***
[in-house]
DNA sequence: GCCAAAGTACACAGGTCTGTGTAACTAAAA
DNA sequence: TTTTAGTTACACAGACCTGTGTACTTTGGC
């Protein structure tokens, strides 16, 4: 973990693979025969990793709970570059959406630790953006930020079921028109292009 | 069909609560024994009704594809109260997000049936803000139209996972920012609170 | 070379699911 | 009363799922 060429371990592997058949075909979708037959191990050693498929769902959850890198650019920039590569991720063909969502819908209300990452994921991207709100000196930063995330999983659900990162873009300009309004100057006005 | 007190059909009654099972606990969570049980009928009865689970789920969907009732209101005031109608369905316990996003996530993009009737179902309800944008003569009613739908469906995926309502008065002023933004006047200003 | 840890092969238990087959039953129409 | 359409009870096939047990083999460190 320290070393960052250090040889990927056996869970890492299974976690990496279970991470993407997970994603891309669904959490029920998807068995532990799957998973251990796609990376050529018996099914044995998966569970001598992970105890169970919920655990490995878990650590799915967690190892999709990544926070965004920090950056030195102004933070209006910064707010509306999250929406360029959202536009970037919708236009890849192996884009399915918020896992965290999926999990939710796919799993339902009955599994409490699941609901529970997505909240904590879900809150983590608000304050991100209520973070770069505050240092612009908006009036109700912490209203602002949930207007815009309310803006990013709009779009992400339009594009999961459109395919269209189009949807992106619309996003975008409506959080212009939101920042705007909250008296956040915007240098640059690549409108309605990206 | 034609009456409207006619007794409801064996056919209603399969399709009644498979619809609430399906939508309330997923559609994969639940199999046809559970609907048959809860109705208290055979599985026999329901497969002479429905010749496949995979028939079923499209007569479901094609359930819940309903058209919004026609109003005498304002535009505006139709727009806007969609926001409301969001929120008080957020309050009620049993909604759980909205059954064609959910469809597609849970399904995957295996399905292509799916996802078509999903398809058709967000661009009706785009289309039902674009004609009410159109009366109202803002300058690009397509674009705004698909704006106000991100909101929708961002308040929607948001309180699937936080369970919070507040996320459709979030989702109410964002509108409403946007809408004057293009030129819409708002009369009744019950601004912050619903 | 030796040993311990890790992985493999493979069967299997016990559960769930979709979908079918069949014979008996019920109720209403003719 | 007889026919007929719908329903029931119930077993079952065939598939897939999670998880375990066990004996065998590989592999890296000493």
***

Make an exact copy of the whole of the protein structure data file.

[in-house]
DNA sequence: GCCAAAGTACACAGGTCTGTGTAACTAAAA
DNA sequence: TTTTAGTTACACAGACCTGTGTACTTTGGC
């Protein structure tokens, strides 16, 4: 973990693979025969990793709970570059959406630790953006930020079921028109292009 | 069909609560024994009704594809109260997000049936803000139209996972920012609170 | 070379699911 | 009363799922 060429371990592997058949075909979708037959191990050693498929769902959850890198650019920039590569991720063909969502819908209300990452994921991207709100000196930063995330999983659900990162873009300009309004100057006005 | 007190059909009654099972606990969570049980009928009865689970789920969907009732209101005031109608369905316990996003996530993009009737179902309800944008003569009613739908469906995926309502008065002023933004006047200003 | 840890092969238990087959039953129409 | 359409009870096939047990083999460190 320290070393960052250090040889990927056996869970890492299974976690990496279970991470993407997970994603891309669904959490029920998807068995532990799957998973251990796609990376050529018996099914044995998966569970001598992970105890169970919920655990490995878990650590799915967690190892999709990544926070965004920090950056030195102004933070209006910064707010509306999250929406360029959202536009970037919708236009890849192996884009399915918020896992965290999926999990939710796919799993339902009955599994409490699941609901529970997505909240904590879900809150983590608000304050991100209520973070770069505050240092612009908006009036109700912490209203602002949930207007815009309310803006990013709009779009992400339009594009999961459109395919269209189009949807992106619309996003975008409506959080212009939101920042705007909250008296956040915007240098640059690549409108309605990206 | 034609009456409207006619007794409801064996056919209603399969399709009644498979619809609430399906939508309330997923559609994969639940199999046809559970609907048959809860109705208290055979599985026999329901497969002479429905010749496949995979028939079923499209007569479901094609359930819940309903058209919004026609109003005498304002535009505006139709727009806007969609926001409301969001929120008080957020309050009620049993909604759980909205059954064609959910469809597609849970399904995957295996399905292509799916996802078509999903398809058709967000661009009706785009289309039902674009004609009410159109009366109202803002300058690009397509674009705004698909704006106000991100909101929708961002308040929607948001309180699937936080369970919070507040996320459709979030989702109410964002509108409403946007809408004057293009030129819409708002009369009744019950601004912050619903 | 030796040993311990890790992985493999493979069967299997016990559960769930979709979908079918069949014979008996019920109720209403003719 | 007889026919007929719908329903029931119930077993079952065939598939897939999670998880375990066990004996065998590989592999890296000493």